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  • Rich Haglund

Never "check" email.


Smarter people than me have been saying this for a long time.


I'm writing this to remind myself and to confess to those of you who know me that I've fallen off the wagon a bit.


In recent weeks, I've been acting a bit like the lab animal chasing the dopamine hit from pushing a button. When I got stuck working on a project, I treated myself by "checking" email. Before I tackled that daunting contract revision, I procrastinated by wandering over to my inbox.


Then I heard someone recommend that we never "check" email. Instead, we should "process" email according to our priorities and our available time and energy.


As David Allen puts it, we have three general modes of working: planning our work, doing pre-planned work, or doing work as it shows up. Doing work as it shows up is work that interrupts or prevents us from defining or planning our work, or from actually doing that work we've planned. Doing work as it shows up is certainly not "deep work" that's likely to make a difference to your clients or your community.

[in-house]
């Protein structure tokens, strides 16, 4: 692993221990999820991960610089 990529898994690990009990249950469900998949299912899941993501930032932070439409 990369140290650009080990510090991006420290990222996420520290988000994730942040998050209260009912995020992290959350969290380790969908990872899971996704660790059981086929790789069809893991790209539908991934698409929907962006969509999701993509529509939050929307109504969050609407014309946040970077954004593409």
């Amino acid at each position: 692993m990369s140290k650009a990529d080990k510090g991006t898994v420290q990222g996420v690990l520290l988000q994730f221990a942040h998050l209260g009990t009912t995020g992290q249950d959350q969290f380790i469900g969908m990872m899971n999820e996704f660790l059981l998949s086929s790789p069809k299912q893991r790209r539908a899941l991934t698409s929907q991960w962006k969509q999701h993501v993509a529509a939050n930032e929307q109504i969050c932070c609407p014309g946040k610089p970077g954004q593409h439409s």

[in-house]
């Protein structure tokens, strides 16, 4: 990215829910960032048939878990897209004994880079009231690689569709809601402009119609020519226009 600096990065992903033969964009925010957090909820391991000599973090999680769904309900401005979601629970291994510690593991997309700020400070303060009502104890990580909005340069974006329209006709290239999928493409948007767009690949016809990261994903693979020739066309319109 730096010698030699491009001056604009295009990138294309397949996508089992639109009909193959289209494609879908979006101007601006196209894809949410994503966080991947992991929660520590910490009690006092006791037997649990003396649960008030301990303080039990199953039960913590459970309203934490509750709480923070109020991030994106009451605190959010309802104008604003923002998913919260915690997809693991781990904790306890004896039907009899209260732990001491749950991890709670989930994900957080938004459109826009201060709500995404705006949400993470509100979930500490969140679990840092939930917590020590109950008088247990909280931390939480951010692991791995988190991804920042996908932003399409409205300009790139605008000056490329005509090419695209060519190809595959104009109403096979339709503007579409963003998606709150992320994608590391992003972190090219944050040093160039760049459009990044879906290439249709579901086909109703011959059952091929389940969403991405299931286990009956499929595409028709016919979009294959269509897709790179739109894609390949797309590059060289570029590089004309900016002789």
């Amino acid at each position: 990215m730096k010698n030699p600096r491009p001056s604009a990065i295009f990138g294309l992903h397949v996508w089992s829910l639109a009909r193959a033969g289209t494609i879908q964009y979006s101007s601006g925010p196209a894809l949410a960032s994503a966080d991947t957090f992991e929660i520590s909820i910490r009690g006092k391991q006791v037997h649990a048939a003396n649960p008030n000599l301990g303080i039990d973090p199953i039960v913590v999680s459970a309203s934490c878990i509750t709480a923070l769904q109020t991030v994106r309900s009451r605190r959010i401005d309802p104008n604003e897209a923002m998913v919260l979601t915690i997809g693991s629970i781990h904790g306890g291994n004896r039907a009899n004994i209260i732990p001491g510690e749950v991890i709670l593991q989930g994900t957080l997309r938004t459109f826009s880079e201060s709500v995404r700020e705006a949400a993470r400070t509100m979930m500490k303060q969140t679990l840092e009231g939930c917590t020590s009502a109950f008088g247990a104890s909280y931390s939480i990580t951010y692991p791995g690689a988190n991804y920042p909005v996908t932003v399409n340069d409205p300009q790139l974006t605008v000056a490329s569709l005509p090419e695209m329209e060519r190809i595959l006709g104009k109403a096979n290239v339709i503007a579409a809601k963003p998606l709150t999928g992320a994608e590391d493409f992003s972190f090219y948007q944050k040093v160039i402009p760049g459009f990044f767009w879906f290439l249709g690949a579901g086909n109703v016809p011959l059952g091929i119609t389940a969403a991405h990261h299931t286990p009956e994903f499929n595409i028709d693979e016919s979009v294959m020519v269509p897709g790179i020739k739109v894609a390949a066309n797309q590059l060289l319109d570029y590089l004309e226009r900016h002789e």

As a reasonably devout GTD-er, I often quote Merlin Mann, who coined the phrase "Inbox Zero" nearly two decades ago. He challenged us to "make sandwiches" instead of just "taking orders." Mann's slides are below. You can watch the entire Inbox Zero talk here.

Generally, life requires doing some work as it shows up. Like covering a hole in our siding yesterday when we saw a bird coming out of it! But, my invitation (to myself, too) is to stop "checking" email. Instead, I'm going to plan when I'm going to "process" email (or LinkedIn, or . . .), and otherwise stay out of my Inbox.


When I want a chemical rush, I'll eat a donut.

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